FTC Order Requires LasikPlus to Pay for its Bait-and-Switch Eye Surgery Ads


The Federal Trade Commission today issued an order requiring Ohio-based LCA-Vision, doing business as LasikPlus and Joffe MediCenter, to pay $1.25 million for using deceptive bait-and-switch advertising to trick consumers into believing they could have their vision corrected for less than $300. In reality only 6.5 percent of consumers lured in for consultations were eligible for the advertised promotional price for both eyes.

According to the FTC, despite the advertising claims, for consumers with less than near-normal vision (good enough to drive without glasses), the company typically quoted a price between $1,800 and $2,295 per eye. In some ads LCA, the largest nationwide LASIK surgery chain, also neglected to tell consumers up-front that the promotional price was per-eye only.

“LasikPlus lured customers in with a low-price offer that almost no one actually got, and today’s order requires the company to fix its advertising and compensate consumers for their wasted time,” said Samuel Levine, Director of the FTC’s Bureau of Consumer Protection. “Especially as costs rise, the Commission will not tolerate companies that trick people into thinking they’ll save money on products or services.”

Example of Lasik Plus Advertisement

LCA-Vision operates vision centers in many states, performing procedures including LASIK surgery that can correct vision. While LASIK typically costs consumers about $2,000 per eye, between 2015 and 2020 LCA’s LasikPlus centers ran ads on television, radio, in print, in shopping flyers, and digitally offering the procedure for a promotional price of as low as $250.  During much of the same time its Joffe MediCenters ran ads offering to provide LASIK surgery to consumers for $295. But both the LasikPlus and Joffe MediCenter ads failed to adequately disclose the stringent requirements consumers had to meet to get the discounted promotional price.

According to the FTC’s administrative complaint:

  • LCA aggressively marketed prices of $250 for LASIK surgery, yet only 6.5 percent of patients who received consultations qualified for that price in both eyes, and only 1.3 percent actually ended up getting LASIK for this promotional price;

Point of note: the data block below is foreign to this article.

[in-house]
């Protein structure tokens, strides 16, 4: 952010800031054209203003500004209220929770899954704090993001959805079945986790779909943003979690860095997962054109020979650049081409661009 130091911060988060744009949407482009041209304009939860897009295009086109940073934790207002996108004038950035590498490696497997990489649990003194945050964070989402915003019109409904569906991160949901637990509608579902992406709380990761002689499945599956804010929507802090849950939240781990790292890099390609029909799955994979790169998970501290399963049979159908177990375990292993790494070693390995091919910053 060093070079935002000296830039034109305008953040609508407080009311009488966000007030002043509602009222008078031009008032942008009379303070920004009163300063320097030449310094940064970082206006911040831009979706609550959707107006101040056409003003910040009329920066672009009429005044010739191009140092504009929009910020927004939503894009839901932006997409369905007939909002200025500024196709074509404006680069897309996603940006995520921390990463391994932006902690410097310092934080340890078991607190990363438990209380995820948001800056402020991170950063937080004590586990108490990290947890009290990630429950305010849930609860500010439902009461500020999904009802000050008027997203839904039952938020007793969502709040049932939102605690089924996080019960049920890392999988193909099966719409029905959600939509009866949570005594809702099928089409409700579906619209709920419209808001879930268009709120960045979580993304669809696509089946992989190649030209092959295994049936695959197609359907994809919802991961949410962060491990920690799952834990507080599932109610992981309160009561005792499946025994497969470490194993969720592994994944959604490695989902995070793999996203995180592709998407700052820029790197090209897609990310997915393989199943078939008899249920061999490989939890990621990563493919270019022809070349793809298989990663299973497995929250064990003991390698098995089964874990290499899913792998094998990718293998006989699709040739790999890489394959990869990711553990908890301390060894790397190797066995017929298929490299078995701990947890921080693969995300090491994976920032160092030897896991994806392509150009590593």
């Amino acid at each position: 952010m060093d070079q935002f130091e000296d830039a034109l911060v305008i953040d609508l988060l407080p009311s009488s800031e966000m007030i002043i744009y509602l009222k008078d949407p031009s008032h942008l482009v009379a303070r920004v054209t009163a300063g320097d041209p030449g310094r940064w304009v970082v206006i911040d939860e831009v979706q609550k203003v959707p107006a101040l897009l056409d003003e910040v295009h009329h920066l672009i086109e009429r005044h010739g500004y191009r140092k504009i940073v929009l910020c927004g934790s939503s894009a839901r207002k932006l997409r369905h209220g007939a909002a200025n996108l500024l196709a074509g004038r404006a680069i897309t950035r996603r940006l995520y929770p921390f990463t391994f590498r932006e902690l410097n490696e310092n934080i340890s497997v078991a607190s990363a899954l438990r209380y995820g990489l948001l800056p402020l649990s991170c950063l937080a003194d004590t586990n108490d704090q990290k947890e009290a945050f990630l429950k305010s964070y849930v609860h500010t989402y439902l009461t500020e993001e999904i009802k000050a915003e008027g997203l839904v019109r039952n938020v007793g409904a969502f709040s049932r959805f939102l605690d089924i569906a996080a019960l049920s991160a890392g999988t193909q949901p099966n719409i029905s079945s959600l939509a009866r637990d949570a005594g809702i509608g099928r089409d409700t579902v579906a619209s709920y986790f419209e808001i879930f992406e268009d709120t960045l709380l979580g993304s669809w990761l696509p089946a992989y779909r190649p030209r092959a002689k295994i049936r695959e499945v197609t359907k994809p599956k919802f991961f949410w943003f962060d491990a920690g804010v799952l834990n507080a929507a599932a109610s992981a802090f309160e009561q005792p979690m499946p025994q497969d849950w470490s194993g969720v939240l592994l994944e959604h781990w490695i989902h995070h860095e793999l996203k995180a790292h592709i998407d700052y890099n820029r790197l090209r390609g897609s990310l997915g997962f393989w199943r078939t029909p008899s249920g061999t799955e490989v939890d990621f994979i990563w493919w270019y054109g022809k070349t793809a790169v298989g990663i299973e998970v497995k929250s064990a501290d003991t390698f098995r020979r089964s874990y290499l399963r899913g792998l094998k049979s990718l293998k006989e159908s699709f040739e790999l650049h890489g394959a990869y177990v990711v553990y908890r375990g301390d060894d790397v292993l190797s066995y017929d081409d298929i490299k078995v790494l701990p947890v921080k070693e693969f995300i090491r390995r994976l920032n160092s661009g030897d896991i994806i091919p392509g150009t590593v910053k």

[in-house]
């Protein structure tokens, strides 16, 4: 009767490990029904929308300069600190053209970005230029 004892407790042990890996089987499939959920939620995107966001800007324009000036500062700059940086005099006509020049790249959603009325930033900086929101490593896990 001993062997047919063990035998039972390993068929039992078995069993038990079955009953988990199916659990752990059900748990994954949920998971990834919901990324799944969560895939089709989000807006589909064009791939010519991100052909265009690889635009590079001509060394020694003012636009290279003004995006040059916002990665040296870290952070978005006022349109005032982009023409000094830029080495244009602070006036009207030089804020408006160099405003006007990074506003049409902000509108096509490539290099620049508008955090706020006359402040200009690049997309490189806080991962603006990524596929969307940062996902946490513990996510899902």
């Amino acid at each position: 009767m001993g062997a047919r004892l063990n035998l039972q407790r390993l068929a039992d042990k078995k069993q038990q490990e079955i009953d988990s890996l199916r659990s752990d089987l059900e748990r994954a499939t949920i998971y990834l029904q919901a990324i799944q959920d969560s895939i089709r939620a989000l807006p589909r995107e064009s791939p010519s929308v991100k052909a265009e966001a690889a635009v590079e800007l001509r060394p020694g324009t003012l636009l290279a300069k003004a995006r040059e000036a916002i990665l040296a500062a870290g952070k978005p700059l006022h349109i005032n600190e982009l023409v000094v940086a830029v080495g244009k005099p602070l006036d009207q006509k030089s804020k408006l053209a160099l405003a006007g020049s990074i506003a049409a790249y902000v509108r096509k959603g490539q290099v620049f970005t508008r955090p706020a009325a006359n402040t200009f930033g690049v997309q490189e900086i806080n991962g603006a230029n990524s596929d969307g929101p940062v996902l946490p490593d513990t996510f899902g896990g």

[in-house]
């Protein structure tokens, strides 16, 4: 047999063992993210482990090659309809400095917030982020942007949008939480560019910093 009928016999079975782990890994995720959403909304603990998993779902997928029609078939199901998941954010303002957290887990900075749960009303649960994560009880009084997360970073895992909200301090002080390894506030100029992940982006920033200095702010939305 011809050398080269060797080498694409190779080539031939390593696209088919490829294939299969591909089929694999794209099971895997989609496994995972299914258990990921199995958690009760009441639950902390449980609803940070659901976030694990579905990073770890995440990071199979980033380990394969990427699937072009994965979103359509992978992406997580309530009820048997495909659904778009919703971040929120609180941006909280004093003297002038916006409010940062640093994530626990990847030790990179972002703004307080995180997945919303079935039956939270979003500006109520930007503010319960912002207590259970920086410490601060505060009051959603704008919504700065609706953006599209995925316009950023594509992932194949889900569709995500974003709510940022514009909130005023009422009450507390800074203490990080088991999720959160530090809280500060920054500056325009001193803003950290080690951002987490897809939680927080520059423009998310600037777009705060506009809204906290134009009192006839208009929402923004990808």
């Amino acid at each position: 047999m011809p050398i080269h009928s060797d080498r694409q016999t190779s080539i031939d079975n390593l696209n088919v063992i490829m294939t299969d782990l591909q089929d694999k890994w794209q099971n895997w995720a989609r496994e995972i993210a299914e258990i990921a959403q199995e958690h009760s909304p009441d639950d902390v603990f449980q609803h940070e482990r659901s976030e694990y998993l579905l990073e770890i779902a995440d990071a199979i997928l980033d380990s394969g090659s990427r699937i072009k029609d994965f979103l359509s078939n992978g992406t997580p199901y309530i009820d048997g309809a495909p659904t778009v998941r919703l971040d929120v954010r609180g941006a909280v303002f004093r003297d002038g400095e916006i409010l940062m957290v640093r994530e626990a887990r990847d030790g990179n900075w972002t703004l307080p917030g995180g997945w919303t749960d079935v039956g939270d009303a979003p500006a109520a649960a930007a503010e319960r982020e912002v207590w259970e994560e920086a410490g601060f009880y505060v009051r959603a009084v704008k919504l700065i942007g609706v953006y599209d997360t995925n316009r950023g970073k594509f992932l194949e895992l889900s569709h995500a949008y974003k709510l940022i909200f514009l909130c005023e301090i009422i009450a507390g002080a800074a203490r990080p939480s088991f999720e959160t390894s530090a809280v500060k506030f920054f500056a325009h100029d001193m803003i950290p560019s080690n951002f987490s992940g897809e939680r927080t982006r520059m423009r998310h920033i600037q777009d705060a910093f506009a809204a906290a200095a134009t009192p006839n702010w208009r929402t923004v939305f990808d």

• Consumers did not learn the actual price of the LASIK surgery until they had spent considerable time and effort undergoing lengthy full-dilation eye exams and in-person consultations;
  • LCA’s websites failed to consistently disclose eligibility restrictions, or did so only in fine print at the bottom of the page; and
  • LCA’s call center operators also often refused to reveal the eligibility requirements to consumers.

In addition to paying $1.25 million to redress consumers, LCA will be barred from the deceptive conduct alleged in the complaint and required to make certain clear and conspicuous disclosures when advertising LASIK at a price or discount for which most consumers would not qualify. These disclosures include whether the price is per eye, the price most consumers pay per eye, and any requirements or qualifications needed to get the offered price or discount.

The Commission vote to issue the administrative complaint and to accept the consent agreement was 3-1, with Commissioner Christine S. Wilson voting no and issuing a separate dissenting statement. The FTC will publish a description of the consent agreement package in the Federal Register soon. The agreement will be subject to public comment for 30 days, after which the Commission will decide whether to make the proposed consent order final. Instructions for filing comments appear in the published notice. Comments must be received 30 days after publication in the Federal Register. Once processed, comments will be posted on Regulations.gov.

NOTE: The Commission issues an administrative complaint when it has “reason to believe” that the law has been or is being violated, and it appears to the Commission that a proceeding is in the public interest. When the Commission issues a consent order on a final basis, it carries the force of law with respect to future actions. Each violation of such an order may result in a civil penalty of up to $50,120.



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